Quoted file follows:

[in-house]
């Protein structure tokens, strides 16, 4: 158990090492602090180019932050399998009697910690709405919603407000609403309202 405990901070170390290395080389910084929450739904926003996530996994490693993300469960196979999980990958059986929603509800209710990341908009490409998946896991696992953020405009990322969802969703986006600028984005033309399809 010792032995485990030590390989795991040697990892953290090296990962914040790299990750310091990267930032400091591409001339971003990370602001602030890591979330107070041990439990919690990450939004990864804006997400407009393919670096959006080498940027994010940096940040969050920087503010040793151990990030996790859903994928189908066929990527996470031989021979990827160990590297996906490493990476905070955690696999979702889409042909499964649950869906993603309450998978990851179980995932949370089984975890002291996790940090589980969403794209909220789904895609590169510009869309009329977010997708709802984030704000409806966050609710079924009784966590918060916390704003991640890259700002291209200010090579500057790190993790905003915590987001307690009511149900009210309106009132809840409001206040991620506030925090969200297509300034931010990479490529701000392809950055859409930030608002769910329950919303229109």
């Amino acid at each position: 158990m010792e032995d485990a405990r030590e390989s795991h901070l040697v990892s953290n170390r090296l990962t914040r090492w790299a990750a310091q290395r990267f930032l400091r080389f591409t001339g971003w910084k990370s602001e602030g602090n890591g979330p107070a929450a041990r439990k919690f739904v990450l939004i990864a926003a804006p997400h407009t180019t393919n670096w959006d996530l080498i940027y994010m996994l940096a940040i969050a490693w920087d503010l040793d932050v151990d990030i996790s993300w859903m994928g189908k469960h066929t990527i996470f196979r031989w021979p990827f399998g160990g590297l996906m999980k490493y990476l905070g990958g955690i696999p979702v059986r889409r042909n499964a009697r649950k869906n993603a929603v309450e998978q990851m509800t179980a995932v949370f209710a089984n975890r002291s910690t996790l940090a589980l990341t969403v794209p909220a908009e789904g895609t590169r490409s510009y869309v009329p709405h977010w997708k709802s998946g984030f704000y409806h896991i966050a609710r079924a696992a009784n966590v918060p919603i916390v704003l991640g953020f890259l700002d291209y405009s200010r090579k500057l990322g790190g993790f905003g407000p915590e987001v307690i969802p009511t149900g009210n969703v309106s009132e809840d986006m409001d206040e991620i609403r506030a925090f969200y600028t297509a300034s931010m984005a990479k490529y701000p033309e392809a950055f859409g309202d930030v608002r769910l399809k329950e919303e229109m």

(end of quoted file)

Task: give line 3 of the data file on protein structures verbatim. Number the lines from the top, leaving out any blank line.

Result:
């Amino acid at each position: 158990m010792e032995d485990a405990r030590e390989s795991h901070l040697v990892s953290n170390r090296l990962t914040r090492w790299a990750a310091q290395r990267f930032l400091r080389f591409t001339g971003w910084k990370s602001e602030g602090n890591g979330p107070a929450a041990r439990k919690f739904v990450l939004i990864a926003a804006p997400h407009t180019t393919n670096w959006d996530l080498i940027y994010m996994l940096a940040i969050a490693w920087d503010l040793d932050v151990d990030i996790s993300w859903m994928g189908k469960h066929t990527i996470f196979r031989w021979p990827f399998g160990g590297l996906m999980k490493y990476l905070g990958g955690i696999p979702v059986r889409r042909n499964a009697r649950k869906n993603a929603v309450e998978q990851m509800t179980a995932v949370f209710a089984n975890r002291s910690t996790l940090a589980l990341t969403v794209p909220a908009e789904g895609t590169r490409s510009y869309v009329p709405h977010w997708k709802s998946g984030f704000y409806h896991i966050a609710r079924a696992a009784n966590v918060p919603i916390v704003l991640g953020f890259l700002d291209y405009s200010r090579k500057l990322g790190g993790f905003g407000p915590e987001v307690i969802p009511t149900g009210n969703v309106s009132e809840d986006m409001d206040e991620i609403r506030a925090f969200y600028t297509a300034s931010m984005a990479k490529y701000p033309e392809a950055f859409g309202d930030v608002r769910l399809k329950e919303e229109m």